Otago Uni 'mystery shopper' catches out vape stores

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Specialist vape stores are taking advantage of hazy regulations to discount products, and new research has found many of them are selling products to people under 18.

University of Otago (Wellington) public health researcher Dr Jude Ball said present regulations meant people under the age of 18 were not allowed to enter specialist vaping shops, and vape products could not be sold to anyone under 18.

The regulations were intended to address the high level of youth vaping in New Zealand.

"The law requires retailers to take all reasonable means to make sure that people under 18 don’t enter specialist vape stores."

The university has published a study today which used a 20-year-old "mystery shopper" to test the compliance of 74 specialist vape stores in the Wellington region.

The study found only one store requested age identification on entry to the R18 premises.

She said in 50% of the stores, identification was requested when a purchase was made, but a third of those retailers proceeded with the sale despite the buyer not providing ID.

The study also found disposable vapes remained available for $10 or less in most stores, and reusable starter kits were also widely available for $10-$20.

Of most concern were discounted high-nicotine disposables being sold for as little as $2.50.

Most low-price disposables did not comply with the new nicotine limits and safety regulations which came into force in December 2023, Dr Ball said.

"The results are really concerning. They confirm what we’ve heard anecdotally and they highlight some real problems with the system at the moment."

She said one of those problems was that discounting was allowed on vaping products.

"The law disallows discounts on tobacco and other regulated products, but there’s an exception for e-cigarettes or for specialist vape retailers.

"So what that means is that when the regulations change and suddenly there’s a whole lot of products that are now no longer compliant, what we see is those products being dumped for very cheap prices.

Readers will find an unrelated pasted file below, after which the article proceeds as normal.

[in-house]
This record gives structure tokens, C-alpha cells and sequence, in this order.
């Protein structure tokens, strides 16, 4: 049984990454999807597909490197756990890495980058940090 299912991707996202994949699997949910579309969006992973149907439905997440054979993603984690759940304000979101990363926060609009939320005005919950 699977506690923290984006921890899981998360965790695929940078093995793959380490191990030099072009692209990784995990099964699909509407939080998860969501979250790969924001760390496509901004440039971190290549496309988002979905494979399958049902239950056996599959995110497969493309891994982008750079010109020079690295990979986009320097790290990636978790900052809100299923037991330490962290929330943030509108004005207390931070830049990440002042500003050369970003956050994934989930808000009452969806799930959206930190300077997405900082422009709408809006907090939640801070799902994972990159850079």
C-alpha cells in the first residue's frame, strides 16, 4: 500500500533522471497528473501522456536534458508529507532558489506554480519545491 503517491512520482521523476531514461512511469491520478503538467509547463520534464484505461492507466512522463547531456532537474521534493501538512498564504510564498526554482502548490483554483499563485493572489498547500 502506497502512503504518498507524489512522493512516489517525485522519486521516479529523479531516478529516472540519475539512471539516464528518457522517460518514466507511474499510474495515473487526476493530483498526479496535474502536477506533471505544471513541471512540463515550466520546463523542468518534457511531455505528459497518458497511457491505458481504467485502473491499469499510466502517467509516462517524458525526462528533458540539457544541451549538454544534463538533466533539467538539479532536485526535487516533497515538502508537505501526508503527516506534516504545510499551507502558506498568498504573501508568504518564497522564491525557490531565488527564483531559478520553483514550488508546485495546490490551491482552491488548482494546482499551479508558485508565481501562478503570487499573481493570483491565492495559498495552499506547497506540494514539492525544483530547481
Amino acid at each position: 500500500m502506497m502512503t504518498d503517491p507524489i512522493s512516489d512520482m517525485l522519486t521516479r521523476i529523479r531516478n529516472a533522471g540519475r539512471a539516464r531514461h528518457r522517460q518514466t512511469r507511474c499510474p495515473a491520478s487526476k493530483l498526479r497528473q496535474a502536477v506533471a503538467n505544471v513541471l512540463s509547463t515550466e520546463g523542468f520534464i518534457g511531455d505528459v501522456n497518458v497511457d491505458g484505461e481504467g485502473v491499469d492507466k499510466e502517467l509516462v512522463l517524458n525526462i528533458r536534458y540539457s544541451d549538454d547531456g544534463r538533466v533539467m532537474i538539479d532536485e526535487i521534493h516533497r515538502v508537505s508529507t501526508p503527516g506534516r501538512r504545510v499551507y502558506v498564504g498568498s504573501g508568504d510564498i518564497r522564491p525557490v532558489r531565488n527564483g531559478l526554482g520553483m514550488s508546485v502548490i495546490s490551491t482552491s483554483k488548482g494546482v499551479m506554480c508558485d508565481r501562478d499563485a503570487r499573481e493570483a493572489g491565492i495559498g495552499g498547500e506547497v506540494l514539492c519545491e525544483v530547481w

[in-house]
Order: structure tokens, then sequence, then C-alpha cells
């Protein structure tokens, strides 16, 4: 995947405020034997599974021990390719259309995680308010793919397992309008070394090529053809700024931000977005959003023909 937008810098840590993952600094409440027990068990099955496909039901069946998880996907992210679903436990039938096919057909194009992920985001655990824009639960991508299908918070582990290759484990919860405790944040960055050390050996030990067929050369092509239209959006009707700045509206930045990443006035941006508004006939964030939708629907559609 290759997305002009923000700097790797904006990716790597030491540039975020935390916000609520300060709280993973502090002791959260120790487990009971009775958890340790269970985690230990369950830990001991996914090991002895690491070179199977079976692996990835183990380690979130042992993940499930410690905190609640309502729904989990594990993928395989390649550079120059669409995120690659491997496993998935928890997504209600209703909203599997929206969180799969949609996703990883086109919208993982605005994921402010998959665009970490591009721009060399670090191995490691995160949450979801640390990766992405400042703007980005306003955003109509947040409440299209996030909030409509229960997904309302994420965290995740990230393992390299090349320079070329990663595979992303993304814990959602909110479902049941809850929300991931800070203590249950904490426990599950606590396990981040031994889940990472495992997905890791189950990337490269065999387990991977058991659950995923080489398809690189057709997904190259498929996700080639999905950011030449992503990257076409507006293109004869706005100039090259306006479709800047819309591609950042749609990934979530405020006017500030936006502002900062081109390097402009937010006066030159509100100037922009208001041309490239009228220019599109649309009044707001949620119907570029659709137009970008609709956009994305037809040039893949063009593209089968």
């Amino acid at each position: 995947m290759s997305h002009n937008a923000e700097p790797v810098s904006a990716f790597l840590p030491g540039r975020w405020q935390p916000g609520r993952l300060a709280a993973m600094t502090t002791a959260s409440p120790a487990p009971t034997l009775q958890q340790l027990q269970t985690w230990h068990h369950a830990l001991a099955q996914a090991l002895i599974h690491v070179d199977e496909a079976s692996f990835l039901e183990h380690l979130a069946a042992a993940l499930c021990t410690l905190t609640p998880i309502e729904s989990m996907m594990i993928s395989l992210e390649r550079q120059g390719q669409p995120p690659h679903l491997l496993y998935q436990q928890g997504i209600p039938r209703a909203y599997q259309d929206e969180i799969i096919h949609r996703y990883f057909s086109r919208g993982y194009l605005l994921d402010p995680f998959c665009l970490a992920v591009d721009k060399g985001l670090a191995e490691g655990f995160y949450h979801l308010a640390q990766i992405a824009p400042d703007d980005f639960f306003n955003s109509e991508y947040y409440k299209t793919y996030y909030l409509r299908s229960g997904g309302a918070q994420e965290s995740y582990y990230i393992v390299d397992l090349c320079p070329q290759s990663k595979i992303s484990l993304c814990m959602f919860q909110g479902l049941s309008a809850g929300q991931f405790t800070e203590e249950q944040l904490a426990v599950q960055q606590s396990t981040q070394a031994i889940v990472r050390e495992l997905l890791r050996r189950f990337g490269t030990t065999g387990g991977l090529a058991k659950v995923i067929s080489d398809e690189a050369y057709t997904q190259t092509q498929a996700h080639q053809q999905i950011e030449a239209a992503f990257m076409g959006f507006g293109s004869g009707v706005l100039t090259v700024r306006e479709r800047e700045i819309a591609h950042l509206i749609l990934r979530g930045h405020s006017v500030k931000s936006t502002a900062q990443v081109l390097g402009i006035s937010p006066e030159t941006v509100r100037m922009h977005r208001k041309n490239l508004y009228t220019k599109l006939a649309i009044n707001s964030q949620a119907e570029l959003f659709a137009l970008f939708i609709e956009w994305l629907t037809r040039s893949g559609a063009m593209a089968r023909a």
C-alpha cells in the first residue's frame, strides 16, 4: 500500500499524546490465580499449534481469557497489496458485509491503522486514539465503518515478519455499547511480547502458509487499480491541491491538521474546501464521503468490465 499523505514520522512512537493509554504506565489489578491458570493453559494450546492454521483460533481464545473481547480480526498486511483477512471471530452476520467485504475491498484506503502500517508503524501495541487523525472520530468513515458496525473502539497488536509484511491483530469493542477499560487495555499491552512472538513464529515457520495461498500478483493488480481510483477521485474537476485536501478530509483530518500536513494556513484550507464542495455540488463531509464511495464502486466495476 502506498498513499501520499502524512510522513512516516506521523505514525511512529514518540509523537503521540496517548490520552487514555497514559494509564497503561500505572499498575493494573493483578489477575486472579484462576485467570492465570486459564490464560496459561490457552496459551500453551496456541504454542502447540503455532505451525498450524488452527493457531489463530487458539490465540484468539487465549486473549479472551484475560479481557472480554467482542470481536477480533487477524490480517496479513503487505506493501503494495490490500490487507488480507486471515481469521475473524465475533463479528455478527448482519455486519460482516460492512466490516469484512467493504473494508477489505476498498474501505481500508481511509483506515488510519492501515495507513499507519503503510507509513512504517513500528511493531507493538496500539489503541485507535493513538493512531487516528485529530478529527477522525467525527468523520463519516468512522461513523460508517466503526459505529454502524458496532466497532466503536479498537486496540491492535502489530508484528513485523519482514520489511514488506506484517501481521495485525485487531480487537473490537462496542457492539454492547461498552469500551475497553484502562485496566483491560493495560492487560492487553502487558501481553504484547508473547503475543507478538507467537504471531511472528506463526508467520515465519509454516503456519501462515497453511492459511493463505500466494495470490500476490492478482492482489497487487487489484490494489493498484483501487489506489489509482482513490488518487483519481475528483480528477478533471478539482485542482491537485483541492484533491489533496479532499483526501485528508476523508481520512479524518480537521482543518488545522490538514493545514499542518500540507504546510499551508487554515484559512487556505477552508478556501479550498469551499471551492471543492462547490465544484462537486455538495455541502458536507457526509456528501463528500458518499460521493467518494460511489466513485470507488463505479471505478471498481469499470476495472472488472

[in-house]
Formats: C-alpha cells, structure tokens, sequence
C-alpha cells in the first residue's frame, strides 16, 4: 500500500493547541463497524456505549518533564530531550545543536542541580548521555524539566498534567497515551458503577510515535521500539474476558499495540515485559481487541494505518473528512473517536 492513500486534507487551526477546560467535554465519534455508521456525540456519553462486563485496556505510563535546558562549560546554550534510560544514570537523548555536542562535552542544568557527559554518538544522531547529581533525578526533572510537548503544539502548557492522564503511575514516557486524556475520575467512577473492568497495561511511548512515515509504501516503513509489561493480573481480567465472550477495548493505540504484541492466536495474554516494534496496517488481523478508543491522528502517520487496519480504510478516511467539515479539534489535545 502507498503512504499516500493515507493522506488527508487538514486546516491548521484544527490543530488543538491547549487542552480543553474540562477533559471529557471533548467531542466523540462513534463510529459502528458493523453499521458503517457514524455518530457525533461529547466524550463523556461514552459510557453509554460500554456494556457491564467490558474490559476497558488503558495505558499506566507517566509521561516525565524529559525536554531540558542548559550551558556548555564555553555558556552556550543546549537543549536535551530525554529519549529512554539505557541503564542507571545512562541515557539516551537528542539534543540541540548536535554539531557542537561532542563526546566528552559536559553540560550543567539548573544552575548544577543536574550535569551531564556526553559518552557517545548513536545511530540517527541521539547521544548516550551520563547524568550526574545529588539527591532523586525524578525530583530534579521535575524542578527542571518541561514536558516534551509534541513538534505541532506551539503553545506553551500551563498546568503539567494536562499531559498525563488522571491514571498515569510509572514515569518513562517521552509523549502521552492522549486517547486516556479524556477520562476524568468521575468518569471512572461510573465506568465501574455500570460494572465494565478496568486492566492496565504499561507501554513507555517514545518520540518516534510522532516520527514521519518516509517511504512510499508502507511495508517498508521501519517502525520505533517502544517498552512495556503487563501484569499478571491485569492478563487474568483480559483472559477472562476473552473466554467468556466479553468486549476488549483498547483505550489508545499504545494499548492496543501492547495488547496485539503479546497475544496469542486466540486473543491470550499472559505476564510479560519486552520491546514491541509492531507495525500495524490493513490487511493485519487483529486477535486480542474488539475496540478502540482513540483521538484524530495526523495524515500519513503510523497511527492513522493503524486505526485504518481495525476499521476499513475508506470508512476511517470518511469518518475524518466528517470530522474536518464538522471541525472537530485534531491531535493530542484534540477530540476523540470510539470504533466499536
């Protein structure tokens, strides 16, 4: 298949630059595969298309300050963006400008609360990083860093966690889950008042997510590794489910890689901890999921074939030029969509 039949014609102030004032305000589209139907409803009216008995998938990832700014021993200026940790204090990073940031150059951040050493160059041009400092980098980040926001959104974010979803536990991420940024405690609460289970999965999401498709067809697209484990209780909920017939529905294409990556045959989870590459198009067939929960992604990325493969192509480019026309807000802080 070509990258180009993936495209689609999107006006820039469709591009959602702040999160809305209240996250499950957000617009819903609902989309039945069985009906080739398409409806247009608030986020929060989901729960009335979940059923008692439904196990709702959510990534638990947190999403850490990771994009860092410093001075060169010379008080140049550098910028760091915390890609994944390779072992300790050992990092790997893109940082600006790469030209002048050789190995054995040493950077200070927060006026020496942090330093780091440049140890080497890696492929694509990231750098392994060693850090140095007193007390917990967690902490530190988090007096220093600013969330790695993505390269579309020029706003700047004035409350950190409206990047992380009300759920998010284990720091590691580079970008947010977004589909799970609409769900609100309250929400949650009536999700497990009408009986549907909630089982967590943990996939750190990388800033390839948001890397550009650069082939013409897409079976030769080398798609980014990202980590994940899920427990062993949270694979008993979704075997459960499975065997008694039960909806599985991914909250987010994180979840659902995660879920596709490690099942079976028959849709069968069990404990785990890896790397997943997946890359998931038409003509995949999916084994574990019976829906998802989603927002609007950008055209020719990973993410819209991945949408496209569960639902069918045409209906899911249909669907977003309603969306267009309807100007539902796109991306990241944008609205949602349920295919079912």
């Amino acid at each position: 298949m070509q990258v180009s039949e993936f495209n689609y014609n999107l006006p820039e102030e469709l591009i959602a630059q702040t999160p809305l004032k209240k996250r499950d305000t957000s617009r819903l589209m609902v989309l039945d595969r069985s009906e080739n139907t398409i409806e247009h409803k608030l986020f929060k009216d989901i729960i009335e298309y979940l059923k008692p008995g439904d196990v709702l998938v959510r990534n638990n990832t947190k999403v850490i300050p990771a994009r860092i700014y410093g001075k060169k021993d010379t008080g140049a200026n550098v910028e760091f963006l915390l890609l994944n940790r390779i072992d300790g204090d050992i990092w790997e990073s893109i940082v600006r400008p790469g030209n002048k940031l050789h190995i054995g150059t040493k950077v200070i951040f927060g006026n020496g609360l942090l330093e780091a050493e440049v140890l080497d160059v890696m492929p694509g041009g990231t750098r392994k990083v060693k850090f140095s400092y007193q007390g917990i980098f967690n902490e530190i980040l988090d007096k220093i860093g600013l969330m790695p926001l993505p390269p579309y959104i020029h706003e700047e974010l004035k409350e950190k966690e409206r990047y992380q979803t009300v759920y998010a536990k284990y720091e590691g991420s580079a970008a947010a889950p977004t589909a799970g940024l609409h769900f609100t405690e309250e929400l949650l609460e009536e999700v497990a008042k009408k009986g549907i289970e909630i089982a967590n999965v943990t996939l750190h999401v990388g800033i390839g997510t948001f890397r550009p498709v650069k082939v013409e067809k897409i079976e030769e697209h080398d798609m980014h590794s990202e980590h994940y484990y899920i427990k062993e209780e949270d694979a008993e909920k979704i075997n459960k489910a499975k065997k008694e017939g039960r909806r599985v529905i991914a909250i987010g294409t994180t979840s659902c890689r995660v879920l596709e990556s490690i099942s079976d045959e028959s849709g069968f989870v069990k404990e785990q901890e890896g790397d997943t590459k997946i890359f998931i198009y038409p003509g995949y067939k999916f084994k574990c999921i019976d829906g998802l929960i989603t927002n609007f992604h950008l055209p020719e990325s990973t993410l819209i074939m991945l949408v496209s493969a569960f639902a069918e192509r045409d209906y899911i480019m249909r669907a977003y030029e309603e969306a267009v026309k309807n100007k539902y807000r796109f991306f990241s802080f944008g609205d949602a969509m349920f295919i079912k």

"It goes against the intentions of the regulations, which aim to make cheap, high-nicotine products less available."

Dr Ball called on the government to change legislation to stop retailers discounting vape products, bring in more enforcement, and give much clearer guidance in terms of the regulations.

"What we have is an industry that is very adept at getting around regulations.

"Pushing the boundaries is not actually breaking the law, so everything needs to be defined to the nth degree.

"At the moment there is some ambiguity about what counts as a single-use product, what counts as removable batteries . . . the industry is taking advantage of those ambiguities to keep selling products that certainly don’t meet the spirit of the law."

She said it was important to make the changes because New Zealand has recorded the highest youth vaping rates in the world.

About 10% of year 10 pupils vape daily, and there were even primary school pupils vaping.

"That’s really concerning because we don’t know the long-term health impacts of vaping.

"We certainly know some of the short-term impacts, in that young people can very quickly become addicted and there are impacts on respiratory health, oral health and on financial health and relationships with family.

"Vapes are not harmless and are not designed to be used by children."